Pallister-Hall syndrome

background

Pallister-Hall syndrome (PHS) is a rare genetic disorder that affects many parts of the body, including the hands and feet, brain, airway, kidneys, and anus. Most people with this condition have polydactyly (extra fingers and toes), and the skin between some fingers or toes may be fused (called cutaneous syndactyly). Hypothalamic hamartoma, an abnormal growth in the brain, is characteristic of this disorder. In many cases, these growths do not cause any medical problems. However, some hypothalamic hamartomas lead to seizures or hormonal abnormalities that can be life threatening in infancy. Other features of PHS include bifid epiglottis (a malformation of the airway), imperforate anus (an obstruction of the anal opening), and kidney abnormalities. Although the signs and symptoms of this disorder range from mild to severe, only a small percentage of affected people have serious complications.
PHS is caused by mutations or defects in the GLI3 gene. This gene provides instructions for making the GLI3 protein (also known as zinc finger protein GLI3), which plays a role in limb and brain development.
PHS is inherited or passed down among family members as an autosomal dominant trait. Individuals inherit two copies of most genes, one from the mother and one from the father. To inherit an autosomal dominant trait, only one defective copy of the causative gene must be inherited. Occasionally, PHS occurs in individuals with no family history of the disorder. This is the result of a spontaneous genetic mutation in the egg, sperm cell, or developing embryo. Individuals who acquire PHS as the result of a spontaneous mutation may pass on the mutation to their children. The proportions of those who inherit PHS and those who acquire the syndrome as the result of a spontaneous mutation are not known.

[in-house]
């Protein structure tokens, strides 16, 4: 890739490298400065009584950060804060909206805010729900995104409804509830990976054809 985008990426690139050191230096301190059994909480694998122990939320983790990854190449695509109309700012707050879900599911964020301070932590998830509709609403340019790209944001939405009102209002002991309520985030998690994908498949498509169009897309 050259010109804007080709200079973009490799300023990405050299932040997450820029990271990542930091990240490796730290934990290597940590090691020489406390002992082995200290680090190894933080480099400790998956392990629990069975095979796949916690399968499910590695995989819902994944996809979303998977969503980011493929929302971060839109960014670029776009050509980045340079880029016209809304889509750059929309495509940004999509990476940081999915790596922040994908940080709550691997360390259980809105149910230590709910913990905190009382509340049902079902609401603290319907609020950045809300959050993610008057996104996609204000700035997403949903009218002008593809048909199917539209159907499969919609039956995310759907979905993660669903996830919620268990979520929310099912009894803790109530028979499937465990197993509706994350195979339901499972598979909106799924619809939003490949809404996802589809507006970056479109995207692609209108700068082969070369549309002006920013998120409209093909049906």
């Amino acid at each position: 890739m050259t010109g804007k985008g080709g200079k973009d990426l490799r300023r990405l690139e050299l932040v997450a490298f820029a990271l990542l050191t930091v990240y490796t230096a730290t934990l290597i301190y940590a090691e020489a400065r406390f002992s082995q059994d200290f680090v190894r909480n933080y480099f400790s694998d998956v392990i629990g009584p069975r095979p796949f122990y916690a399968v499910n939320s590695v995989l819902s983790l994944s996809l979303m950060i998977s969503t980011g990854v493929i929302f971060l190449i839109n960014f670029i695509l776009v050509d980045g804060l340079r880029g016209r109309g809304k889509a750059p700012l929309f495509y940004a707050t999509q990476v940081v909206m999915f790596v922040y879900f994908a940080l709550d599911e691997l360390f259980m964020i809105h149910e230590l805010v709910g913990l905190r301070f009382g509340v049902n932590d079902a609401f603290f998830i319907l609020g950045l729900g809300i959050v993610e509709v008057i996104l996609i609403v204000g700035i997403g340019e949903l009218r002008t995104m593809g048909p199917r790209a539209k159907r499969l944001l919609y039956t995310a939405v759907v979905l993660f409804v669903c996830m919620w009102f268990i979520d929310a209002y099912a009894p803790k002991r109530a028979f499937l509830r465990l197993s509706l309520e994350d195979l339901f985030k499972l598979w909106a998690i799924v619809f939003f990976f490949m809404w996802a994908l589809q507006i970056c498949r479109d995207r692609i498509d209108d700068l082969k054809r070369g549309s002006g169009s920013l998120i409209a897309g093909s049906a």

PHS is extremely rare, with about 100 known cases worldwide. The exact prevalence of the syndrome is unknown. PHS does not appear to affect any one gender or ethnicity more than any other.
There is no cure for PHS. Instead, treatment aims to reduce symptoms and prevent complications. Although it has been suggested that some cases of PHS are severe and cause early death, other research suggests that most individuals with the condition have a mild form, with manageable symptoms and a normal life span. If undiagnosed or misdiagnosed, individuals with a severe form of PHS may die soon after birth, because of abnormal activity of the adrenal glands, which sit on top of the kidneys and are responsible for regulating the stress response through the release of hormones.

Related Terms

CAVE complex, cerebro-acro-visceral early lethality syndrome, cerebroacrovisceral early lethality complex, congenital hypothalamic hamartoblastoma syndrome, GLI3 gene, Hall-Pallister syndrome, hypothalamic hamartoblastoma-hypopituitarism-imperforate anus and postaxial polydactyly, hypothalamic hamartoblastoma syndrome, PHS, zinc finger protein GLI3.